So, women have reclaimed the cultural territory in the UK, but at what cost? Are the media ready to acknowledge their success? Are employers and institutions willing to support them with inevitable childcare arrangements? Are the male minions who still dominate public and private sectors willing to evolve and make room for equal partners of the opposite sex?
 
How hard is it still, in 2014, for a woman to establish herself in a creative, entrepreneurial, academic capacity, without being made to pay a high premium for inclusion?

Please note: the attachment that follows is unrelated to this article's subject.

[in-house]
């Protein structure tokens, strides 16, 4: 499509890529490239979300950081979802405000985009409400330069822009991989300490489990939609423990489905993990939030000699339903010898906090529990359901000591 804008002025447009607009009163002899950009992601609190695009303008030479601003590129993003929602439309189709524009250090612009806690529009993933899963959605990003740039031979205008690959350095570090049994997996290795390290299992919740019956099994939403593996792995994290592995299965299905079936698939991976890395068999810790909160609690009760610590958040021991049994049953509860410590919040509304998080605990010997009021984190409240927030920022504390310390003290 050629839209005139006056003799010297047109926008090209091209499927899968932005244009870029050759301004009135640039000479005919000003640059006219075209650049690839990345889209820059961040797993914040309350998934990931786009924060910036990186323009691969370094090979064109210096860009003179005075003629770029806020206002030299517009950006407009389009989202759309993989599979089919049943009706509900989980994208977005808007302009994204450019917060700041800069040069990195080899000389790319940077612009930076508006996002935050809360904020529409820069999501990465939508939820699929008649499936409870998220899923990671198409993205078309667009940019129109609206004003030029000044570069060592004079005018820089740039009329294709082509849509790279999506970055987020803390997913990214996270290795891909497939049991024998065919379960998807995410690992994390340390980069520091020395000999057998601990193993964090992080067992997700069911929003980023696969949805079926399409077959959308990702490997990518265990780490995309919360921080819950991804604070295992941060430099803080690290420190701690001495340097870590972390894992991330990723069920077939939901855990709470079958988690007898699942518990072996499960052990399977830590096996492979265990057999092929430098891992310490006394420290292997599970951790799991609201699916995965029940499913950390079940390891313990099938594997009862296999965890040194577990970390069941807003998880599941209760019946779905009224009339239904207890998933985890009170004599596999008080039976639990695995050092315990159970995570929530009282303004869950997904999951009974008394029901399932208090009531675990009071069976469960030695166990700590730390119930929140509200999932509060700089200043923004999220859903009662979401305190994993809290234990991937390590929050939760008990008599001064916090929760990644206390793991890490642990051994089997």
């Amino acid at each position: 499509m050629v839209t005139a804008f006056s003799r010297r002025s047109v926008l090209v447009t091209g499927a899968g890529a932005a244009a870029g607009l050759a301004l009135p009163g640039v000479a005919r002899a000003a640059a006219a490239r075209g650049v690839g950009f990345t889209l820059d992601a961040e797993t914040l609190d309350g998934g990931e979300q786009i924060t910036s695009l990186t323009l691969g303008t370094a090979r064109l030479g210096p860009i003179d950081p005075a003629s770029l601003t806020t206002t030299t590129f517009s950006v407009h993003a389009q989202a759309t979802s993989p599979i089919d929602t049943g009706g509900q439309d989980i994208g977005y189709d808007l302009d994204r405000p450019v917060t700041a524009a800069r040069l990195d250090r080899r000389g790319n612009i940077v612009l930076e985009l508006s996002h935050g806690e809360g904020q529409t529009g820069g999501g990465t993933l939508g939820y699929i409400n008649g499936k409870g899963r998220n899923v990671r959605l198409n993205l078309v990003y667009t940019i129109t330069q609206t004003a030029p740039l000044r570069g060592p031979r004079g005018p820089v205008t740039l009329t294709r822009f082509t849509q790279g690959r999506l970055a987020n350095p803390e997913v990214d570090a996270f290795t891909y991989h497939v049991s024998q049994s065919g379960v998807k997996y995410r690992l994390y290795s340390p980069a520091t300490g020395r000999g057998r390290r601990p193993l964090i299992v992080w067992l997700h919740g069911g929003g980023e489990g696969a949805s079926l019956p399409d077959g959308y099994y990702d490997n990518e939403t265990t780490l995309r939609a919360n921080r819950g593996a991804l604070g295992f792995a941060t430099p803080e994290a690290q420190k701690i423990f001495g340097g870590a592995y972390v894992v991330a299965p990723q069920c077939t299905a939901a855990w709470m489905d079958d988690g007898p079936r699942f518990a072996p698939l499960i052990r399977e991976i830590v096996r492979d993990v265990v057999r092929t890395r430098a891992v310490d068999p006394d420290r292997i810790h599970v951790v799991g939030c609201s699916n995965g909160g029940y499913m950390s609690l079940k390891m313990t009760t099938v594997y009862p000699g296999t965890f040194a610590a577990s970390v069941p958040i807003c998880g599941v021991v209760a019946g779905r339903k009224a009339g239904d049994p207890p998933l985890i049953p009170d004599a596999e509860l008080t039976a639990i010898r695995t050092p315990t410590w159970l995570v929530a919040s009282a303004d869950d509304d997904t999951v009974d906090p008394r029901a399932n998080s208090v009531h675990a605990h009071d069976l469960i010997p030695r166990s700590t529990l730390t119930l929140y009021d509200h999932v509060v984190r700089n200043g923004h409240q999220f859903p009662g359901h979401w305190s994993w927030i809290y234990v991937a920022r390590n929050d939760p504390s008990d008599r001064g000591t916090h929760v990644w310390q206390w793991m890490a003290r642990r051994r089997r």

Questions to ponder as we wait for new books, events, lectures and initiatives, by all of the above. And the relaunch of Dr Chowaniec’s Women’s Writing Online project, coming soon to (gender non-specific) internet near you.
 
Marek Kazmierski

Founder Editor
 

Useful links
 

Polish Cultural Institute

School of Slavonic and East European Studies

Lynx Contemporary

Arts Territory

Play Full

PAiL

Stork Press

Fundacja MaMa

Stowarzyszenie Tłumaczy Literatury

Black Publishing

Fundacja BEC Zmiana